If you’re a fan of politics and “true story” biopics, you’ll likely have a great time here, though it’s definitely filling in some major gaps, including here some moments that no one would know how it really played out, so we’re seeing an embellished and somewhat fictional idea of what happened. Entertaining yes, but not to be completely trusted as fact.

The style of the film is also interesting, very similar to The Big Short. It doesn’t hit the right spot as consistently as that film, but it’s still a fun and engaging movie.

What didn’t work?

As I mentioned above… The style of the film somewhat works but at other times, absolutely tanks the film. There’s a sequence mimicking a Shakespeare play that halted everything. It’s meant to be a jab or parody but it ends up hurting the movie in several places. These moments are jarring, at the least.

Because of this style, the pacing is very inconsistent. This movie feels incredibly long and there are entire sequences that could have been cut and left behind. It tried to maybe include all the big moments for Cheney’s career, but were all those moments important to this film… I don’t think so.


As a film, this doesn’t always work. It’s got jarring and unnecessary scenes, it could’ve benefited from a few more cuts. The performances here however are all pretty incredible, highlighted by potentially Oscar-worthy performances by Christian Bale, Sam Rockwell, and Amy Adams. I don’t think you need to see this in theaters but it’d make a perfect calm Sunday afternoon rental for sure.

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Review: The Mule (2018)

The Mule.

Clint Eastwood stars and directs this film, starring as a 90-year-old named Earl Stone who has found himself estranged from his family and now financially broke. In order to make amends, he starts driving drugs for a Mexican cartel (run by Andy Garcia). His wife (Dianne Wiest) and daughter (played by his actual daughter Alison Eastwood) are hesitant to welcome him back, while his granddaughter (Taissa Farmiga) is a little more willing. While this is happening, we also follow the DEA (Laurence Fishburne, Bradley Cooper, and Michael Pena) as they track the cartel and eventually start looking for Earl.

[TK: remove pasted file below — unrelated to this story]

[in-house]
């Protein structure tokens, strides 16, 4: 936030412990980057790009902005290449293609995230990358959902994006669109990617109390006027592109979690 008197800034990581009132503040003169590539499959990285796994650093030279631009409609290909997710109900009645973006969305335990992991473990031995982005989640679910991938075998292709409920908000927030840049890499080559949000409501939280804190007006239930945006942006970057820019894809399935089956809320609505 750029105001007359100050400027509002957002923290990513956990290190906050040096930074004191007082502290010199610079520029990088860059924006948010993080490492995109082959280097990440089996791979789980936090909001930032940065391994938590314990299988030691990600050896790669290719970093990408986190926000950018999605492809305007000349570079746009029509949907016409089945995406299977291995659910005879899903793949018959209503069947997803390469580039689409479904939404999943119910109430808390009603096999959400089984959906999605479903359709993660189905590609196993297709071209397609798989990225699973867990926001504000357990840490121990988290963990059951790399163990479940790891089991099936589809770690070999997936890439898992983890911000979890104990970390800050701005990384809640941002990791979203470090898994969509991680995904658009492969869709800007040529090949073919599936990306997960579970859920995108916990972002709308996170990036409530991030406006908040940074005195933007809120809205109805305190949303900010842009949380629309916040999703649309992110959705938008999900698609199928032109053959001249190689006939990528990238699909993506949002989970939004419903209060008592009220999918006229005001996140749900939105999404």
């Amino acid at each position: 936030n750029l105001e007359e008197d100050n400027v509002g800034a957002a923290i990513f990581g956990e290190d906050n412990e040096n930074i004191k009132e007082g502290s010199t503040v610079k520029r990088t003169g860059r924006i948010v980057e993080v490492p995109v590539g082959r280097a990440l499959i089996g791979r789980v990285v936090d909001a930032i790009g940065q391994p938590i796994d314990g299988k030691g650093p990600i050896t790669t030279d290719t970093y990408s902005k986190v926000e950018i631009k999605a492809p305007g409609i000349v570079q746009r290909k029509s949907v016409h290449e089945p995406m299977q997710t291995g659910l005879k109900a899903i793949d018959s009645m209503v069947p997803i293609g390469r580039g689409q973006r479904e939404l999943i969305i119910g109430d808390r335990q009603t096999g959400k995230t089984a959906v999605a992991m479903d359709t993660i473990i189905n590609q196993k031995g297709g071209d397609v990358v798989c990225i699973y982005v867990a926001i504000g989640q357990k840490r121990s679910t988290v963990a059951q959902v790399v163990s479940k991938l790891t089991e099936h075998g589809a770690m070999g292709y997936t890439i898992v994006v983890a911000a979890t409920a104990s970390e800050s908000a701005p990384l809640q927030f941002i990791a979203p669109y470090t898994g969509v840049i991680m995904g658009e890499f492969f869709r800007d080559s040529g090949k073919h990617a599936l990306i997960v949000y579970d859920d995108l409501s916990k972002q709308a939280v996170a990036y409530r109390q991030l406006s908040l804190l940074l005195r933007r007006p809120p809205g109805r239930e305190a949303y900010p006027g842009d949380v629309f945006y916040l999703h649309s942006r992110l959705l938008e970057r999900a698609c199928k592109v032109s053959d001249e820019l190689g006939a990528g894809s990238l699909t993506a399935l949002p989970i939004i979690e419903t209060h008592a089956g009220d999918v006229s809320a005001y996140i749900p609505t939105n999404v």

What works?

The performances here are stellar, highlighted of course by Clint Eastwood, who delivers an incredibly subtle performance. I wouldn’t call myself an Eastwood connoisseur, I’ve only seen a handful of movies, but here he delivers something really special and heartbreaking, obviously carrying decades of regret. The other standout is Dianne Wiest, who shows the most emotional range as she struggles with years of built up hostility and also the hope of a happy future. Bradley Cooper and Michael Pena get plenty of screentime but they don’t flex the same sort of acting muscles that Eastwood and Wiest showcase.

The Mule is also beautifully directed, with some incredible cinematography. It manages to make him driving for most of the movie seem interesting and compelling. The movie is a tad long but it never feels long, which is a bonus.

I initially had a problem with the music in the film, but it slowly turned into something I appreciated. The soundtrack was big band tracks and jazz standards and it felt like old timey music that didn’t feel like our time. And then I started to get it, that Earl’s character was also out of time, struggling to use technology and not understanding “kids these days.” So the soundtrack reflected that perfectly, once I understood the connection.

An easy way to lose points in my book, is to mismanage the ending of the film. If you don’t nail the landing, a perfect movie now becomes much less so. Luckily, The Mule has a fantastic ending. Maybe not one you like per se but an excellent ending that makes sense for this story.

What didn’t work?

The movie might feel slow, in the way that all serious dramas might feel slow. It’s jarring coming off of high-octane action flicks, so it’s a transition to get back into that mode. Not a negative, just a note that you need to be mentally prepared for this sort of story and pacing.


The Mule is a fantastic film, highlighted by an award-worthy performance by Clint Eastwood. He also might get a nomination for Director, that wouldn’t surprise me either. It’s a slower movie than a lot of other films, but I didn’t have a problem with the pacing, it all felt perfectly timed. The story is gripping, with plenty of suspense, but the core of the movie are the characters.

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Review: Welcome to Marwen

Welcome to Marwen.

Releasing in late December, it’s clear that this movie wanted to capitalize on timing and hope for award consideration. Steve Carell impressed people with serious films like Foxcatcher and it looks like this was meant to be his followup and maybe his big Oscar win. However, I can assuredly say that’s out of the question.

The gist.